The Interactive Festival Forum (iFF) has announced two Soapbox Sessions panels for the event taking place on 2 and 3 September.
The first 55-minute session will invite five industry experts to deliver quick-fire presentations on a range of specialist topics including agency roster analysis, socially distanced events and mental health.
Soapbox Sessions: Five in 55 will see ROSTR co-founder and CEO, Mark Williamson, present highlights from an analysis of 650+ agency rosters with ROSTR: The Agency World in Numbers.
Tim O’Brien – professor at Jodrell Bank Centre for Astrophysics at the University of Manchester (the site of AIF member festival Bluedot) – will reprise a much-loved talk from a previous AIF Festival Congress with AIF presents: Sounds of Space.
Geoff Dixon will present exclusive new research on festivalgoers’ confidence about returning to live events over the next 12 months
In Soapbox Session Covid-19: You Are Here, Dr Mark Salter, consultant for global health at Public Health England, will update delegates on the latest international developments in the fight against Covid-19, including the search for a vaccine, as well as how public health authorities are planning for the months ahead.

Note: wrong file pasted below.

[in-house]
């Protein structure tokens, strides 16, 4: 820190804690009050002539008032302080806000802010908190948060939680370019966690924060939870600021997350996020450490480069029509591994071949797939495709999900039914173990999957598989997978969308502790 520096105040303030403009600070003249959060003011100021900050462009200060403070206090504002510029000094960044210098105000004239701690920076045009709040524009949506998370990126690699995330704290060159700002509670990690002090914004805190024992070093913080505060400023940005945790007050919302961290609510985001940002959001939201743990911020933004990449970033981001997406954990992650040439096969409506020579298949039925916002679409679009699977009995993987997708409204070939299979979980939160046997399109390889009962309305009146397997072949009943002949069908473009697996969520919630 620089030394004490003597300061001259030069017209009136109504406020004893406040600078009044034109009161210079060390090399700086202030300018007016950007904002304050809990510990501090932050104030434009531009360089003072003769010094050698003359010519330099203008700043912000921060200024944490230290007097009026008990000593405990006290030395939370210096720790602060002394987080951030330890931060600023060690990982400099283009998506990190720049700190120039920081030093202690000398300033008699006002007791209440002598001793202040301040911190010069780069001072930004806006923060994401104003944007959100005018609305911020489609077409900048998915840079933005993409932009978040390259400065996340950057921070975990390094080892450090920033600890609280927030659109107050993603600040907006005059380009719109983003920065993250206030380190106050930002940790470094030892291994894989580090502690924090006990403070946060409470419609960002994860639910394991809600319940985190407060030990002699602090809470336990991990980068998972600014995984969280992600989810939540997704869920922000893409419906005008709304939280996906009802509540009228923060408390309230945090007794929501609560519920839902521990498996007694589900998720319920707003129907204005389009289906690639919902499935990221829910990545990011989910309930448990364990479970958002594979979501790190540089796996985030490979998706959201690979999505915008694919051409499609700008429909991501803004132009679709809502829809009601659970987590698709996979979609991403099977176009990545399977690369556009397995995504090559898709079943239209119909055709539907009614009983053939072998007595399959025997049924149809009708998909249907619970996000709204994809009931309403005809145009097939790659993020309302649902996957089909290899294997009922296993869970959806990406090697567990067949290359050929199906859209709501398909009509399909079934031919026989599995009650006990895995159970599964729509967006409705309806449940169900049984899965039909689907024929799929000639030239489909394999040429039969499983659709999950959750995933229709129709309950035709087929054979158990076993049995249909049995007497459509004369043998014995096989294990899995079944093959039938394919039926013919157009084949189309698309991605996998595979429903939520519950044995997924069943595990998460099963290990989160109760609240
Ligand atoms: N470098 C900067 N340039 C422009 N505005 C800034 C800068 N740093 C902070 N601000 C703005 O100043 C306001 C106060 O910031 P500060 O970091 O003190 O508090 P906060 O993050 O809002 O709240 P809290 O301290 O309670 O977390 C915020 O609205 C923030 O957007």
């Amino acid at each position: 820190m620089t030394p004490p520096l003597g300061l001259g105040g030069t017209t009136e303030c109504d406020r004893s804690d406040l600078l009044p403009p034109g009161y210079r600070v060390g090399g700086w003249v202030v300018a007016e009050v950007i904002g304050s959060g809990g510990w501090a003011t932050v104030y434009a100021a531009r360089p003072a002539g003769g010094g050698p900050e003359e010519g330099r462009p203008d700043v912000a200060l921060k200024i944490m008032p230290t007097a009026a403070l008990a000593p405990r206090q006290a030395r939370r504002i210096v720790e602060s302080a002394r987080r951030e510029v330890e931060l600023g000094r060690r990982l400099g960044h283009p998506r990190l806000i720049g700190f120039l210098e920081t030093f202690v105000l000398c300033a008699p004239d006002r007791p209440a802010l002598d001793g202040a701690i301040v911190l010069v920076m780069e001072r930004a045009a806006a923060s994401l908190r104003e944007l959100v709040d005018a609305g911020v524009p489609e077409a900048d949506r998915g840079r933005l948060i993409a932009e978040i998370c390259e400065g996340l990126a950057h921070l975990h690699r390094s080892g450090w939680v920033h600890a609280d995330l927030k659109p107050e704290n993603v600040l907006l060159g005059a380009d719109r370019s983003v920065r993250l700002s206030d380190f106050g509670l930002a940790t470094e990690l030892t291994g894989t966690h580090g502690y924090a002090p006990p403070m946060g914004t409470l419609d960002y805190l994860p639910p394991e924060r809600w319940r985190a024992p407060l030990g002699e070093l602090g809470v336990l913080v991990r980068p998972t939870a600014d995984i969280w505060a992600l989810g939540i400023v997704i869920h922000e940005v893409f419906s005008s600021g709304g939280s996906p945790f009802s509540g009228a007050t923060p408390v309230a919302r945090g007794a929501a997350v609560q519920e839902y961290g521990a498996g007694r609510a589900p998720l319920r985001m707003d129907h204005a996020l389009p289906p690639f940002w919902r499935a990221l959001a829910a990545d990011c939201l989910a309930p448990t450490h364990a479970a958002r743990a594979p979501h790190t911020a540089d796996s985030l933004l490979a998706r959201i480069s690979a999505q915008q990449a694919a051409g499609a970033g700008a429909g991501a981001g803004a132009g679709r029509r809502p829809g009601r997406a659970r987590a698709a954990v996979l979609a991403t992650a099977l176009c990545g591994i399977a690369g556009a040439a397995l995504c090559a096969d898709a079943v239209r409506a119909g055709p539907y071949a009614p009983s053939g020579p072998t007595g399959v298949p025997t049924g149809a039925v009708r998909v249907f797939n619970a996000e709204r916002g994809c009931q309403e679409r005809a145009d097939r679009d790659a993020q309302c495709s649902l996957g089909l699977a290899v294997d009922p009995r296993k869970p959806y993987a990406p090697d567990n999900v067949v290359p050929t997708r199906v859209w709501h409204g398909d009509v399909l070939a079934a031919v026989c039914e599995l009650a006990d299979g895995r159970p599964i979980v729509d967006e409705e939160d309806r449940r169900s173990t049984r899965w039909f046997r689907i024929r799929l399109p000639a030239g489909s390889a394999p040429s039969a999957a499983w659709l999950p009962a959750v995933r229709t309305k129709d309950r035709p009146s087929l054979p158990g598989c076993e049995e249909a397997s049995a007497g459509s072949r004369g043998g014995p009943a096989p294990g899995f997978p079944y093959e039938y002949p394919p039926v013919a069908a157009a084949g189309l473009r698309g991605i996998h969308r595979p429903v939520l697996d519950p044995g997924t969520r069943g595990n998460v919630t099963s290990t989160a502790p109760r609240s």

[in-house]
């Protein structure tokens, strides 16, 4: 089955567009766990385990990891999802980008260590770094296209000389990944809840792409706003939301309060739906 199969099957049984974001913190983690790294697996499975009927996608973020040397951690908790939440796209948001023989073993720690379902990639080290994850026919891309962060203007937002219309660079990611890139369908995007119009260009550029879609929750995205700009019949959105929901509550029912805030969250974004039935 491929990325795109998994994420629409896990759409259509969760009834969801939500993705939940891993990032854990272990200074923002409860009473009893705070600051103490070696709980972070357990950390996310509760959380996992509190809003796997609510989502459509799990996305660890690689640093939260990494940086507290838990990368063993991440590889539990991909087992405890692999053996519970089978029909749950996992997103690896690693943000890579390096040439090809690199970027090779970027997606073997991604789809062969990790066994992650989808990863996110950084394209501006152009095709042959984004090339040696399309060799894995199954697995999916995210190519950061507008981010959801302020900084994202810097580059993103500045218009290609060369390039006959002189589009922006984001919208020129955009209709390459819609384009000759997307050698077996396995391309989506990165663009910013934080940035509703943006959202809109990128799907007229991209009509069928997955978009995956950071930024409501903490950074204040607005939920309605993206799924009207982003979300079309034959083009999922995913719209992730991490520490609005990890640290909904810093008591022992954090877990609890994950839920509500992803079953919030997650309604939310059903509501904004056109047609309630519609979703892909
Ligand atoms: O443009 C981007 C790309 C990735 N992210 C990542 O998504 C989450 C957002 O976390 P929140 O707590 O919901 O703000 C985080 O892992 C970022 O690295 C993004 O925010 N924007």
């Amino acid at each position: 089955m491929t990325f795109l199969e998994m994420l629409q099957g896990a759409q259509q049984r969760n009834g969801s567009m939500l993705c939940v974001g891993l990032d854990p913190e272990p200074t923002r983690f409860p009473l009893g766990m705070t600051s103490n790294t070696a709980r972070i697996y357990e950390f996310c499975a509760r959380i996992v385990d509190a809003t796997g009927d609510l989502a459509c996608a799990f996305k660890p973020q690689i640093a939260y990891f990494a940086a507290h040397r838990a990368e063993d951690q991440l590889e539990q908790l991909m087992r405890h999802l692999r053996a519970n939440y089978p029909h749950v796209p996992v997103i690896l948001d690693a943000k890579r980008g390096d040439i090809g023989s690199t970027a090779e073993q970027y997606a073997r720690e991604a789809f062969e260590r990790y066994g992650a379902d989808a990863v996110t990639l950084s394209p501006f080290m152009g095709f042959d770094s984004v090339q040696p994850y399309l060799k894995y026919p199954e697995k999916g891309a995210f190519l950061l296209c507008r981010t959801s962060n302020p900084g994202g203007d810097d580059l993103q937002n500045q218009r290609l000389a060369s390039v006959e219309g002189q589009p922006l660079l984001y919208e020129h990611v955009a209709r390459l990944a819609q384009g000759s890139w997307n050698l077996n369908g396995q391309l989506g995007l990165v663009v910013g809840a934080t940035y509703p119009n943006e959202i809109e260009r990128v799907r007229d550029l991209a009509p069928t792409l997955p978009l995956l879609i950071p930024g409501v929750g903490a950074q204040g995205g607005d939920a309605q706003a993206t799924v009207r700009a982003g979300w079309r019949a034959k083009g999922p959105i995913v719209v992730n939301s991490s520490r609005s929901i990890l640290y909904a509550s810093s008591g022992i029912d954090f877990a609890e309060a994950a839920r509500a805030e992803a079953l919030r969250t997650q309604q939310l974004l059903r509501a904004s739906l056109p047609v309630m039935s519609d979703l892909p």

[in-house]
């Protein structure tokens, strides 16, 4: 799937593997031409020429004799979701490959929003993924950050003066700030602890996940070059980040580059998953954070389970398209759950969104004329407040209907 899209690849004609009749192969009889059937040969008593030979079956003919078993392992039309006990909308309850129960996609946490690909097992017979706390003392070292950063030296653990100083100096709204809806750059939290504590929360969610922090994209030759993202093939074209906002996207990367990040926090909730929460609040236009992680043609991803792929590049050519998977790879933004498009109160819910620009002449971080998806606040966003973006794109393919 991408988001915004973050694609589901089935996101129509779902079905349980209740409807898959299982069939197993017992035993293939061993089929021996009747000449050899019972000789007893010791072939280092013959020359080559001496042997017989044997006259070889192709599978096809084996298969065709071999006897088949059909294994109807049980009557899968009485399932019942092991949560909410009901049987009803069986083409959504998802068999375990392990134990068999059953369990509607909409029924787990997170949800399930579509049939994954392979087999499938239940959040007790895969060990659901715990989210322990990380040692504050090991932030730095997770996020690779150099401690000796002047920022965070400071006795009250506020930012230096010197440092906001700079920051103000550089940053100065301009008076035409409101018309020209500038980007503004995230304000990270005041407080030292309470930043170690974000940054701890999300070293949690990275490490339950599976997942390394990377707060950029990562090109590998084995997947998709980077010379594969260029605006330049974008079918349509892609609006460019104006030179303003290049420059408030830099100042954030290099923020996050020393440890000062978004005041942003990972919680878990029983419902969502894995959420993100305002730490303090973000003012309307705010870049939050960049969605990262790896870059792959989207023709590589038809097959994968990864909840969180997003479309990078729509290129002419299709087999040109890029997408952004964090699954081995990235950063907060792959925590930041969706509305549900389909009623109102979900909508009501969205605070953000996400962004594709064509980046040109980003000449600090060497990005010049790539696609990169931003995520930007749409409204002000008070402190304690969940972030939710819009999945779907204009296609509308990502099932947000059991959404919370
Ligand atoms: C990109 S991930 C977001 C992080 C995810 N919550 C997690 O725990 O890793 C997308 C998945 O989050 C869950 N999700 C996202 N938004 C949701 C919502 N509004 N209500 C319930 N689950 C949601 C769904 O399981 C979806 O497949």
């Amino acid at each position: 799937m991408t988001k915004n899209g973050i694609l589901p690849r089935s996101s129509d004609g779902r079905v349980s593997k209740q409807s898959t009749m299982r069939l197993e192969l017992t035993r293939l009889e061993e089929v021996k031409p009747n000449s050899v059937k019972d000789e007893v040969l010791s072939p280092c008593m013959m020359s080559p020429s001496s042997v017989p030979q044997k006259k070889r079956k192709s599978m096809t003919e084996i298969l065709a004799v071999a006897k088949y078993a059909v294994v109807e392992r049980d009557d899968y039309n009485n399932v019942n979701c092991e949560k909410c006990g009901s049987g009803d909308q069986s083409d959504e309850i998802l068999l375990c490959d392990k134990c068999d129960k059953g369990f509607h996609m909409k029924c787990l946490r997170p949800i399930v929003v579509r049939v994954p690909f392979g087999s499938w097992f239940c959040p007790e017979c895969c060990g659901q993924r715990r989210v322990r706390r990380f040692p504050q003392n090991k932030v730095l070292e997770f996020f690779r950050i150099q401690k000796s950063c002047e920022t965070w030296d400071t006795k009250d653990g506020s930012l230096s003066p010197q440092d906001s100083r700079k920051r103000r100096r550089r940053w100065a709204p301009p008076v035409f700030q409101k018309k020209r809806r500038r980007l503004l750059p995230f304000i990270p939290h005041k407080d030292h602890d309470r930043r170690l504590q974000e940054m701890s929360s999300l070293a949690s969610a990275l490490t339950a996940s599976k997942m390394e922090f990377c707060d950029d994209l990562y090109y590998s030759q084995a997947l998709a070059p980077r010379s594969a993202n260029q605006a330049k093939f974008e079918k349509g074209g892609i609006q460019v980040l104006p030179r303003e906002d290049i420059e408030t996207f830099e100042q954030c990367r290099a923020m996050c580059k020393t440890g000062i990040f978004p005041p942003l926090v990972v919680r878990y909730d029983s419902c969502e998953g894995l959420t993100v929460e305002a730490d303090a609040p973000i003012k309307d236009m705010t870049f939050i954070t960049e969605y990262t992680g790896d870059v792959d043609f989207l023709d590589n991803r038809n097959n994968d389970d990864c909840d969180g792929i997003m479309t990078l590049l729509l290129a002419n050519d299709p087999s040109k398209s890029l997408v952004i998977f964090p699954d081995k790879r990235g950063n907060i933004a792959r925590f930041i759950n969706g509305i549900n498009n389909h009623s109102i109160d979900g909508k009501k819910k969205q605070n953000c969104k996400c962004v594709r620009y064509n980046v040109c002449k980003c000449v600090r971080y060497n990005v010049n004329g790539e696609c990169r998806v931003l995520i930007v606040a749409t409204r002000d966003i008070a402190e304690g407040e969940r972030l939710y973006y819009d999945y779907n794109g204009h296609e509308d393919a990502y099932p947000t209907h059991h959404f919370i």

Finally, Getting Back to Work: The Fan’s Perspective Vivid Interface will hear Geoff Dixon present exclusive new research on festivalgoers’ confidence about returning to live events over the next 12 months.
Another new addition to the conference schedule is The Lost Causes, a series of presentations from specialists covering diversity, accessibility, and mental health and welfare.
Attitude Is Everything‘s Gideon Feldman will deliver Accessibility: Building Back Better, Keychange‘s Francine Gorman will present Equality: Representation Matters and festival booker-turned-psychotherapist Tamsin Embleton will educate delegates on Mental Health: Minding the Gap.